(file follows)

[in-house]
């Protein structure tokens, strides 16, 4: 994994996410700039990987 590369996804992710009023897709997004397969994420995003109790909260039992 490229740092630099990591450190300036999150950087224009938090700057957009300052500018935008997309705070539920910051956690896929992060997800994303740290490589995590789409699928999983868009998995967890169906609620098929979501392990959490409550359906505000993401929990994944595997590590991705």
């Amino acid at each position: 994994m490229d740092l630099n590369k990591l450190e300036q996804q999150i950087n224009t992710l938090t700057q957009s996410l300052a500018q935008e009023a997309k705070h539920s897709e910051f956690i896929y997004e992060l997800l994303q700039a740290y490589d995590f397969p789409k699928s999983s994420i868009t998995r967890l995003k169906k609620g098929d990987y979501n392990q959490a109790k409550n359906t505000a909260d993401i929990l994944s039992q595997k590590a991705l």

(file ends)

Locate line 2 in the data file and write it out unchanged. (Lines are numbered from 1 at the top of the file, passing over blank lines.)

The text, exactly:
């Protein structure tokens, strides 16, 4: 994994996410700039990987 590369996804992710009023897709997004397969994420995003109790909260039992 490229740092630099990591450190300036999150950087224009938090700057957009300052500018935008997309705070539920910051956690896929992060997800994303740290490589995590789409699928999983868009998995967890169906609620098929979501392990959490409550359906505000993401929990994944595997590590991705």